“Everyone was acquitted, everyone. Not a single person was convicted,” shouted a man standing in front of the bakery shop near my house. It was one of the very rare times where I knew breaking news from a source other than Twitter. “It’s a country of pimps,” replied the young man working in the bakery.
I continued walking to my destination: Heliopolis Club. I overheard the same comment from a shop employee meters away from the bakery. “They were all acquitted,” he said. Inside Heliopolis Club, a bastion of Sisi support, I overheard 3 men discussing the breaking news of the day. Two agreed that Mubarak should have been acquitted; “Not the police chiefs though,” reiterated one of these men.
The shock that followed the Mubarak verdict was not a result of his own acquittal. In fact, many believe Mubarak when he assured several times that he never ordered the killing of protesters. The shock is mainly emanating from the fact that all convicts, including the hated former Minister of Interior Habib El Adly, were acquitted of any wrongdoing.
“I am happy Mubarak was found innocent. He did not do a thing,” said our housekeeper. “El Adly should have been sentenced though,” she continued.
Besides pro-revolution sentiments, this verdict upset many average apolitical Egyptians for a reason that might not be connected to politics. The verdict was yet another reminder that, in Egypt, you can be off the hook if you have the right connections and status.
While it is true that evidence of killing protesters was manipulated and corrupted, the initial verdict in 2012 was life in prison for Mubarak and El Adly. You don’t go from life in prison to acquittal unless you are living in a banana republic.
So, did the judge get a phone call from someone high up to issue this verdict? Is the whole Egyptian judicial system so politicized to this degree? It is easy to assume that this is the case. Unfortunately, reality is far more complex. There are several cases where judges ruled against the government and issued verdicts that don’t necessarily coincide with the benefits of the ruling regime in Egypt. For example, Mubarak used to send Muslim Brotherhood leaders to military courts to avoid the maze of the civilian courts. MB strongman Khairat El Shater was sent to a military court to be tried in a case which he was cleared from in the civilian court. The answer to this question is not easy and needs extensive research to understand what really drives some of Egypt’s judges to make such bizarre decisions.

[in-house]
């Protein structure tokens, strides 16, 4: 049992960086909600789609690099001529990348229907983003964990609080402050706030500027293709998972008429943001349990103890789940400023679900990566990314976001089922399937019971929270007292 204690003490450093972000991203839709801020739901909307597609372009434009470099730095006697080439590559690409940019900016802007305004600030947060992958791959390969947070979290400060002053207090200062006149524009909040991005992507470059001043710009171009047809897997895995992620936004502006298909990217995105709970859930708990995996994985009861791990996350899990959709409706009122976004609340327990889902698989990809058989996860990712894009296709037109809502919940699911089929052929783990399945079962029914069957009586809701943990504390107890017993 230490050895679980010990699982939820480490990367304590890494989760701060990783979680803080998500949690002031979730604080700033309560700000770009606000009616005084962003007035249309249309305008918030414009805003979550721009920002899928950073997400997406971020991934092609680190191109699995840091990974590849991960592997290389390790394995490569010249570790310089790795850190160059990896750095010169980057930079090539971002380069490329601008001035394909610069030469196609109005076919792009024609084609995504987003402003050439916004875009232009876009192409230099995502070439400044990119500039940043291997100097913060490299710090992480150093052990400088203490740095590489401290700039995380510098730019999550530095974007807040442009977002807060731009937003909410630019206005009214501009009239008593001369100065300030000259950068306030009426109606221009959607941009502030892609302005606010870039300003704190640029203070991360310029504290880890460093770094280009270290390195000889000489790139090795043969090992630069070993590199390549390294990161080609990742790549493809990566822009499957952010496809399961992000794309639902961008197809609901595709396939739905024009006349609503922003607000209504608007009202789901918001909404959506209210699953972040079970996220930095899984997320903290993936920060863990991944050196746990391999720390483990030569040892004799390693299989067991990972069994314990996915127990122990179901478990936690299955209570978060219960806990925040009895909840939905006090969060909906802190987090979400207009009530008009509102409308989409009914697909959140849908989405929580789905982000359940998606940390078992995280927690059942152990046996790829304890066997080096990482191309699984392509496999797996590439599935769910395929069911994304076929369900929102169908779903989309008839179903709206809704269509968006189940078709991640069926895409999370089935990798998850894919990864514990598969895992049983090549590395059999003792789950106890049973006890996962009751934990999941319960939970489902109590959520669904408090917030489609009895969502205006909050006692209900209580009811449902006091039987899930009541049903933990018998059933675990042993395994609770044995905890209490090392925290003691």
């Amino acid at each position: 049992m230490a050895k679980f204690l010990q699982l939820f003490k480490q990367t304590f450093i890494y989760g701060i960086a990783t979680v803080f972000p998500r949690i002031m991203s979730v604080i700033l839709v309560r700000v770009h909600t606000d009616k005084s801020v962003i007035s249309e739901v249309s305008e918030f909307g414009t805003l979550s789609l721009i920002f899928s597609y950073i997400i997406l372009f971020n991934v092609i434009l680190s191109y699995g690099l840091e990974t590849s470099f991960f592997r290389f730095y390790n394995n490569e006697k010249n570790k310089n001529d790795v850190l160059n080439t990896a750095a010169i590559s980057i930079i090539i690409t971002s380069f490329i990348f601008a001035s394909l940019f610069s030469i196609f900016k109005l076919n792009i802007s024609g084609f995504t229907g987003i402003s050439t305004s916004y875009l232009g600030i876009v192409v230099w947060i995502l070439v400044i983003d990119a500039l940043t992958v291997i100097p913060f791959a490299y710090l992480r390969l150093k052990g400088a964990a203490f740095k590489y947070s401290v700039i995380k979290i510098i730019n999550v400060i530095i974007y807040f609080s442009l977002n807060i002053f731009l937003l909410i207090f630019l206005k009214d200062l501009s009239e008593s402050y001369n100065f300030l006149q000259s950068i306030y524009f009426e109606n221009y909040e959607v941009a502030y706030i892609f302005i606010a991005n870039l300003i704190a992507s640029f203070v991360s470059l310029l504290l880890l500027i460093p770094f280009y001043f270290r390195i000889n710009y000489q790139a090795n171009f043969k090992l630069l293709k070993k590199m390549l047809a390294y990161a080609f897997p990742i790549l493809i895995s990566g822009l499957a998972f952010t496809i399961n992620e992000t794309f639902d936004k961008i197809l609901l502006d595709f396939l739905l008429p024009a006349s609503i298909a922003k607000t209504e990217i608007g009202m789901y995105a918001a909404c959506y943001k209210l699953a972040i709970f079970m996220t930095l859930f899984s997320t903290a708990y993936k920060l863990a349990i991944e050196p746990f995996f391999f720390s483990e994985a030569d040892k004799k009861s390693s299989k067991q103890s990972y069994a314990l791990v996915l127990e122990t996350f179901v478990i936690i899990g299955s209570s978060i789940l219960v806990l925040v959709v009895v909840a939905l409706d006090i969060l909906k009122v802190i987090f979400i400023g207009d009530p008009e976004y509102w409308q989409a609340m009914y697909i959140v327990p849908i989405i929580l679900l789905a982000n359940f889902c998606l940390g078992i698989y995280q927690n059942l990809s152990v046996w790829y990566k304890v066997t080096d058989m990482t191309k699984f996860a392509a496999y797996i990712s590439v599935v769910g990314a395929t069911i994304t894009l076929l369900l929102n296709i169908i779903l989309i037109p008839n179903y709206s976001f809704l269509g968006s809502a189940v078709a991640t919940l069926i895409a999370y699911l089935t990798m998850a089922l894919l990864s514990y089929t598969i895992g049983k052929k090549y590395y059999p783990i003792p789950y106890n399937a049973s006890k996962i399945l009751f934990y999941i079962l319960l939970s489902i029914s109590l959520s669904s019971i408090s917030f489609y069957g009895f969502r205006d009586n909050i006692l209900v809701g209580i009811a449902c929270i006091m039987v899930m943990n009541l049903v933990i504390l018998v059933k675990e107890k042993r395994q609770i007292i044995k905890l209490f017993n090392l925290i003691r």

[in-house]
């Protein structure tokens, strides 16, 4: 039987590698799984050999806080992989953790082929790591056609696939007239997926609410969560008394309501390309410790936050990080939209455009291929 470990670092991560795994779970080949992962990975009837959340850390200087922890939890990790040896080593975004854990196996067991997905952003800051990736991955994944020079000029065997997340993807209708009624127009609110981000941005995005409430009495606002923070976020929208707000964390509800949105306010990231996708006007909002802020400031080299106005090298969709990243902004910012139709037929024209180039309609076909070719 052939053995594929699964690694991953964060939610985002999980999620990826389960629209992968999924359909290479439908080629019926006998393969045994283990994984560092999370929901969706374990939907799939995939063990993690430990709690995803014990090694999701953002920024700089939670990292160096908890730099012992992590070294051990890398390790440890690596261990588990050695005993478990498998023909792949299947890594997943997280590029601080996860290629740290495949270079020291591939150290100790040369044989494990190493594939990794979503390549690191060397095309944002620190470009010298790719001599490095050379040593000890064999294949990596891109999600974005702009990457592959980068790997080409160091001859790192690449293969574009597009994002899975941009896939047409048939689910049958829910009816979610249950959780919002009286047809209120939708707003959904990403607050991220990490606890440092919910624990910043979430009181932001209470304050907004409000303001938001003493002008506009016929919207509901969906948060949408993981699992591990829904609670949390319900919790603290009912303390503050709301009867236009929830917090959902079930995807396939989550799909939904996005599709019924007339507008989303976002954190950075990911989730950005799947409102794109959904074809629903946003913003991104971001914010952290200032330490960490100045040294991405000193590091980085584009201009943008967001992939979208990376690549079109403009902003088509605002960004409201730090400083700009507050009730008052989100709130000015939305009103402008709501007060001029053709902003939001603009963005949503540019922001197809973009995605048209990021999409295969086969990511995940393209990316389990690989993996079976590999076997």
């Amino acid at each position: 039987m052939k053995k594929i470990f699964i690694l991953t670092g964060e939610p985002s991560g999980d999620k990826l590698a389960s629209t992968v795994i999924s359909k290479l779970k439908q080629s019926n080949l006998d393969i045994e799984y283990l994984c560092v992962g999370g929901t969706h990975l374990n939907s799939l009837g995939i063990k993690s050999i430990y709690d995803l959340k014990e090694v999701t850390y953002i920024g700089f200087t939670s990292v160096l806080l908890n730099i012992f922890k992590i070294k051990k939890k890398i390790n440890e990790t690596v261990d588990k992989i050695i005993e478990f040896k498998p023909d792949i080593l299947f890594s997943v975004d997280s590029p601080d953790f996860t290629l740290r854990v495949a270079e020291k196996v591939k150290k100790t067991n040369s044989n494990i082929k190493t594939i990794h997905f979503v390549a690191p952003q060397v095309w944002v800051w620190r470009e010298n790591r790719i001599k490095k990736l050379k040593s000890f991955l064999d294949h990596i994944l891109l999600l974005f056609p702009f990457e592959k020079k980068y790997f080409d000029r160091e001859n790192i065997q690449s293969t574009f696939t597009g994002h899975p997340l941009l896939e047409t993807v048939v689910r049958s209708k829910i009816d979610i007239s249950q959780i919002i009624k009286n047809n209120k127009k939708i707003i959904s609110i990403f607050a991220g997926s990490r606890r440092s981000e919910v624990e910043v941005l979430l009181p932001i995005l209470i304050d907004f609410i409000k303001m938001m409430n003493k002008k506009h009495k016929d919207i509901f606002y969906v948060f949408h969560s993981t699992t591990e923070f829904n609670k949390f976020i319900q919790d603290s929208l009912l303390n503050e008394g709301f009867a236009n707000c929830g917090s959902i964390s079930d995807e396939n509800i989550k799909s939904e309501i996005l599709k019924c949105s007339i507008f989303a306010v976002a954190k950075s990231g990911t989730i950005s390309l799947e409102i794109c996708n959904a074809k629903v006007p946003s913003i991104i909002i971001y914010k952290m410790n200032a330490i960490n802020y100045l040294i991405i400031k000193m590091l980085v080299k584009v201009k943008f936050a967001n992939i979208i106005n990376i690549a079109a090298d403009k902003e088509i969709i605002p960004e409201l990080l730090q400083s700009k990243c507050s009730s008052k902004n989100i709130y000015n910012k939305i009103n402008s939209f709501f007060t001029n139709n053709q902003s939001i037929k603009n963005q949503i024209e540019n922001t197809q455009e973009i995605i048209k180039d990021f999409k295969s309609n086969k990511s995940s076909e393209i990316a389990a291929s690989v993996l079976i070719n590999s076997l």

This verdict will not yield any significant ramifications in the time being. Today, anything is sacrificed on the “altar of stability”. The desire of millions of Egyptian to maintain stability and return back to their normal lives will consume anything. However, this verdict and the other blunders of the Egyptian regime are like small ignited pieces of coal under this altar. If Egyptians did not feel any improvement in their daily lives in the near future, these pieces of coal will create a massive fire that will burn the entire country and not just the altar.